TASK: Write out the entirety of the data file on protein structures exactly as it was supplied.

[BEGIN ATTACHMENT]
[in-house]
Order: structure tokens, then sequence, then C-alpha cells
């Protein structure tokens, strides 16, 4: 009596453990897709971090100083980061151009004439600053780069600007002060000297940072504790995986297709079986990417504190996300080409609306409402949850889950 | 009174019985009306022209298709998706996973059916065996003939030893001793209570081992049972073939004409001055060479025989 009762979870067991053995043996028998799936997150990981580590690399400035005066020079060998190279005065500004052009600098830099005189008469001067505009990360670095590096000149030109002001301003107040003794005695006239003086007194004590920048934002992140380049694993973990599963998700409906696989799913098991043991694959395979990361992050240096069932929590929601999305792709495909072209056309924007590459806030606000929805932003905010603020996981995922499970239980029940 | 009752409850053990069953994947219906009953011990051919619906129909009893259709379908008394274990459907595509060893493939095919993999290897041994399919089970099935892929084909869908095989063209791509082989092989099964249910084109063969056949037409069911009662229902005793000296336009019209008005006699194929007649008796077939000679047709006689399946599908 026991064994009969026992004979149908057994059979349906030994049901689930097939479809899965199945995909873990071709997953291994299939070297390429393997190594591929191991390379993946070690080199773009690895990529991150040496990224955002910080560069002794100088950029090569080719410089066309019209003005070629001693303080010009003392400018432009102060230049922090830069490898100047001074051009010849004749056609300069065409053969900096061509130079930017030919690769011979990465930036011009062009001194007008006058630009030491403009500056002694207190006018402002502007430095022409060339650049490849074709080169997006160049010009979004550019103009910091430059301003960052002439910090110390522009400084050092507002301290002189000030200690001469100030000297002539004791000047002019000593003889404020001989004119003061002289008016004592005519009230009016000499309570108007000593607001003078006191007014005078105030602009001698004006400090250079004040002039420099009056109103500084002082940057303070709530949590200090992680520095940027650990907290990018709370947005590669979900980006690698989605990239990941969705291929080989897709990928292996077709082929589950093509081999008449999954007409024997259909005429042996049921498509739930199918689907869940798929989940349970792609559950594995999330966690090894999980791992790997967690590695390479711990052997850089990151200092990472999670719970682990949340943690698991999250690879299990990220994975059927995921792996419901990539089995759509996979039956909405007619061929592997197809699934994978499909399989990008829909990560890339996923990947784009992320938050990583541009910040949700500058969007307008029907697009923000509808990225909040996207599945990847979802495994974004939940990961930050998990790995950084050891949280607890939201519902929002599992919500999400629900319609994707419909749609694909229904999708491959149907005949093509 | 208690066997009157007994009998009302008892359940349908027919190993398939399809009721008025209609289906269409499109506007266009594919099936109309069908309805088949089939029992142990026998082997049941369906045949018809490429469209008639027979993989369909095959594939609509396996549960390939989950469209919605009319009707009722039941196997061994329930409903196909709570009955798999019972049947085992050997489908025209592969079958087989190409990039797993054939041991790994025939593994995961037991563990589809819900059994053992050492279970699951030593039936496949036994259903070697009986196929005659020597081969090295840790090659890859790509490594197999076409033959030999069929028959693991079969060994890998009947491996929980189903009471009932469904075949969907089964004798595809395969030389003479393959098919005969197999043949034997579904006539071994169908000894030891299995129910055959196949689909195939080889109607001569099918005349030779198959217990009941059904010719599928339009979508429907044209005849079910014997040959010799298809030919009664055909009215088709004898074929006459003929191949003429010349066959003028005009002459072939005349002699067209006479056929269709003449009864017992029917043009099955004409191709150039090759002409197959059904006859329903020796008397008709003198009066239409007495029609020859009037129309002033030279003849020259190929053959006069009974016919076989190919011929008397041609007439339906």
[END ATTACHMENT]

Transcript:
[in-house]
Order: structure tokens, then sequence, then C-alpha cells
């Protein structure tokens, strides 16, 4: 009596453990897709971090100083980061151009004439600053780069600007002060000297940072504790995986297709079986990417504190996300080409609306409402949850889950 | 009174019985009306022209298709998706996973059916065996003939030893001793209570081992049972073939004409001055060479025989 009762979870067991053995043996028998799936997150990981580590690399400035005066020079060998190279005065500004052009600098830099005189008469001067505009990360670095590096000149030109002001301003107040003794005695006239003086007194004590920048934002992140380049694993973990599963998700409906696989799913098991043991694959395979990361992050240096069932929590929601999305792709495909072209056309924007590459806030606000929805932003905010603020996981995922499970239980029940 | 009752409850053990069953994947219906009953011990051919619906129909009893259709379908008394274990459907595509060893493939095919993999290897041994399919089970099935892929084909869908095989063209791509082989092989099964249910084109063969056949037409069911009662229902005793000296336009019209008005006699194929007649008796077939000679047709006689399946599908 026991064994009969026992004979149908057994059979349906030994049901689930097939479809899965199945995909873990071709997953291994299939070297390429393997190594591929191991390379993946070690080199773009690895990529991150040496990224955002910080560069002794100088950029090569080719410089066309019209003005070629001693303080010009003392400018432009102060230049922090830069490898100047001074051009010849004749056609300069065409053969900096061509130079930017030919690769011979990465930036011009062009001194007008006058630009030491403009500056002694207190006018402002502007430095022409060339650049490849074709080169997006160049010009979004550019103009910091430059301003960052002439910090110390522009400084050092507002301290002189000030200690001469100030000297002539004791000047002019000593003889404020001989004119003061002289008016004592005519009230009016000499309570108007000593607001003078006191007014005078105030602009001698004006400090250079004040002039420099009056109103500084002082940057303070709530949590200090992680520095940027650990907290990018709370947005590669979900980006690698989605990239990941969705291929080989897709990928292996077709082929589950093509081999008449999954007409024997259909005429042996049921498509739930199918689907869940798929989940349970792609559950594995999330966690090894999980791992790997967690590695390479711990052997850089990151200092990472999670719970682990949340943690698991999250690879299990990220994975059927995921792996419901990539089995759509996979039956909405007619061929592997197809699934994978499909399989990008829909990560890339996923990947784009992320938050990583541009910040949700500058969007307008029907697009923000509808990225909040996207599945990847979802495994974004939940990961930050998990790995950084050891949280607890939201519902929002599992919500999400629900319609994707419909749609694909229904999708491959149907005949093509 | 208690066997009157007994009998009302008892359940349908027919190993398939399809009721008025209609289906269409499109506007266009594919099936109309069908309805088949089939029992142990026998082997049941369906045949018809490429469209008639027979993989369909095959594939609509396996549960390939989950469209919605009319009707009722039941196997061994329930409903196909709570009955798999019972049947085992050997489908025209592969079958087989190409990039797993054939041991790994025939593994995961037991563990589809819900059994053992050492279970699951030593039936496949036994259903070697009986196929005659020597081969090295840790090659890859790509490594197999076409033959030999069929028959693991079969060994890998009947491996929980189903009471009932469904075949969907089964004798595809395969030389003479393959098919005969197999043949034997579904006539071994169908000894030891299995129910055959196949689909195939080889109607001569099918005349030779198959217990009941059904010719599928339009979508429907044209005849079910014997040959010799298809030919009664055909009215088709004898074929006459003929191949003429010349066959003028005009002459072939005349002699067209006479056929269709003449009864017992029917043009099955004409191709150039090759002409197959059904006859329903020796008397008709003198009066239409007495029609020859009037129309002033030279003849020259190929053959006069009974016919076989190919011929008397041609007439339906």